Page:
They watched a little TV, had sex and went to sleep.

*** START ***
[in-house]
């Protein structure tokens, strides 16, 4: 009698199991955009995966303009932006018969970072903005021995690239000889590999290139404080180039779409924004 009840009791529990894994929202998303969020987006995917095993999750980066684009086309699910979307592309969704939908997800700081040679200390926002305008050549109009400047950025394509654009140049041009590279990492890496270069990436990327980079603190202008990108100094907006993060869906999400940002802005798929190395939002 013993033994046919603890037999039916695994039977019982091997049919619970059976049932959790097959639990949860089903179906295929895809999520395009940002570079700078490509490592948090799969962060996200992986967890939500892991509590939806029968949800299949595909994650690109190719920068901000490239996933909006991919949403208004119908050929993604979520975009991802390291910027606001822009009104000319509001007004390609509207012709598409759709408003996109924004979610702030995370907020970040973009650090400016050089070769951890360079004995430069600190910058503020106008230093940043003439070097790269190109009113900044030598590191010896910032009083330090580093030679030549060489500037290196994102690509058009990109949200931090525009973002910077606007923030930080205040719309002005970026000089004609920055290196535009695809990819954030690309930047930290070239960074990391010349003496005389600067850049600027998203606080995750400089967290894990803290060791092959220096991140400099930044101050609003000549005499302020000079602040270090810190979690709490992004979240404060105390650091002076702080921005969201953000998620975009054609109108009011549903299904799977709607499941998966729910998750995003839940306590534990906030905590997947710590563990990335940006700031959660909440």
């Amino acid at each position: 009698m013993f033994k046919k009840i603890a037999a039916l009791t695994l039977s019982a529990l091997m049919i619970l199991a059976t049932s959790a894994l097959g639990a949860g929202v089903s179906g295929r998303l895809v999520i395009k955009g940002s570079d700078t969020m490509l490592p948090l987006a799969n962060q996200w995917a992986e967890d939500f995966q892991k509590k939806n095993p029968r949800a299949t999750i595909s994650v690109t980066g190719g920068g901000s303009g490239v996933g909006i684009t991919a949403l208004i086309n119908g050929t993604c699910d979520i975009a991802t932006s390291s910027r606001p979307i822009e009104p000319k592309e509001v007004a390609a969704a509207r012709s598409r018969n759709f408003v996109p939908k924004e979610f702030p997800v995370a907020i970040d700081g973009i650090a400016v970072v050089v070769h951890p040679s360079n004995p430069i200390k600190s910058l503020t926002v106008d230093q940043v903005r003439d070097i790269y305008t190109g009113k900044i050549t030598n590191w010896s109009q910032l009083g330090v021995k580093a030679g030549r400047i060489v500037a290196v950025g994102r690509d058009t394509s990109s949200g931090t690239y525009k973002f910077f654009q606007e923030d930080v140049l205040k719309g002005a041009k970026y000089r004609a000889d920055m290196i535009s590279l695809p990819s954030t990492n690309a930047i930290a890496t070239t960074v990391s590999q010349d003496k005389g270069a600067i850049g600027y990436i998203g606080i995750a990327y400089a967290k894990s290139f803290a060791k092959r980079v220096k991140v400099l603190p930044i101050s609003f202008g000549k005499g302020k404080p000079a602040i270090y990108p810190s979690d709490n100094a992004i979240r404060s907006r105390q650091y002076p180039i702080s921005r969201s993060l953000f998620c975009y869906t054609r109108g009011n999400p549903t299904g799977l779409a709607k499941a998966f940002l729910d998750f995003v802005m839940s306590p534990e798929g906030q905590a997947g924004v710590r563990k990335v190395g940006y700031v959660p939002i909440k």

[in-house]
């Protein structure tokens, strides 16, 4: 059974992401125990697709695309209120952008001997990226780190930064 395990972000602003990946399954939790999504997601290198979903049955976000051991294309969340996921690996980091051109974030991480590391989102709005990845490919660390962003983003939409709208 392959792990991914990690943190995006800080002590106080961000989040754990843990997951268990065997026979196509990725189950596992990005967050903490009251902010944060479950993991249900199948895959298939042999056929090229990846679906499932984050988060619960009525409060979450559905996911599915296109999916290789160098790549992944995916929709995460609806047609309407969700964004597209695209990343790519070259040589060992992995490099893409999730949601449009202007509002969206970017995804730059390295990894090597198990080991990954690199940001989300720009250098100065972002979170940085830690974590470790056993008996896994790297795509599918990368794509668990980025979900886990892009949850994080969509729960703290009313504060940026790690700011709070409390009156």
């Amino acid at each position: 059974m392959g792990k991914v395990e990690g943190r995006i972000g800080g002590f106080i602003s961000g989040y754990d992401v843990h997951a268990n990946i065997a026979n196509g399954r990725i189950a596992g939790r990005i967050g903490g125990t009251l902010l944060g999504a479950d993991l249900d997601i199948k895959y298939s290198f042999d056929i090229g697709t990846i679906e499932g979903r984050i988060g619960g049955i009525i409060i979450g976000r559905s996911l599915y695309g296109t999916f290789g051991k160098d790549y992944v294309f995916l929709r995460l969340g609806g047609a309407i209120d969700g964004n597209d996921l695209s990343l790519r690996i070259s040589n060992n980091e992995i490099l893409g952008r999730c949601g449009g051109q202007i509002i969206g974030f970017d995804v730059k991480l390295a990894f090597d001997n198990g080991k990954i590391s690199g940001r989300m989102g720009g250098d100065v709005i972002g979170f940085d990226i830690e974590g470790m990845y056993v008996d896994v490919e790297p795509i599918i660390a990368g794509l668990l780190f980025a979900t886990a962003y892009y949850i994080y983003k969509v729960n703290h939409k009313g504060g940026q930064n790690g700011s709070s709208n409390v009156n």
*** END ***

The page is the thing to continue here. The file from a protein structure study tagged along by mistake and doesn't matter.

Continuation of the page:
Until recently, those who studied the rise of hookup culture had generally assumed that it was driven by men, and that women were reluctant participants, more interested in romance than in casual sexual encounters.They’d heard about some students at Harvard who’d come up with a program called Operation Match, which used a computer to find dates for people. She makes Quiche Lorraine, plays chess, and like me she loves to ski. ”One day, a woman named Patricia Lahrmer, from 1010 WINS, a local radio station, came to to do an interview.A year later, Altfest and Ross had a prototype, which they called Project , an acronym for Technical Automated Compatibility Testing—New York City’s first computer-dating service. She was the station’s first female reporter, and she had chosen, as her début feature, a three-part story on how New York couples meet.“I positioned myself in college in such a way that I can’t have a meaningful romantic relationship, because I’m always busy and the people that I am interested in are always busy, too,” she said.“And I know everyone says, ‘Make time, make time,’ ” said the woman, who spoke on the condition of anonymity but agreed to be identified by her middle initial, which is A.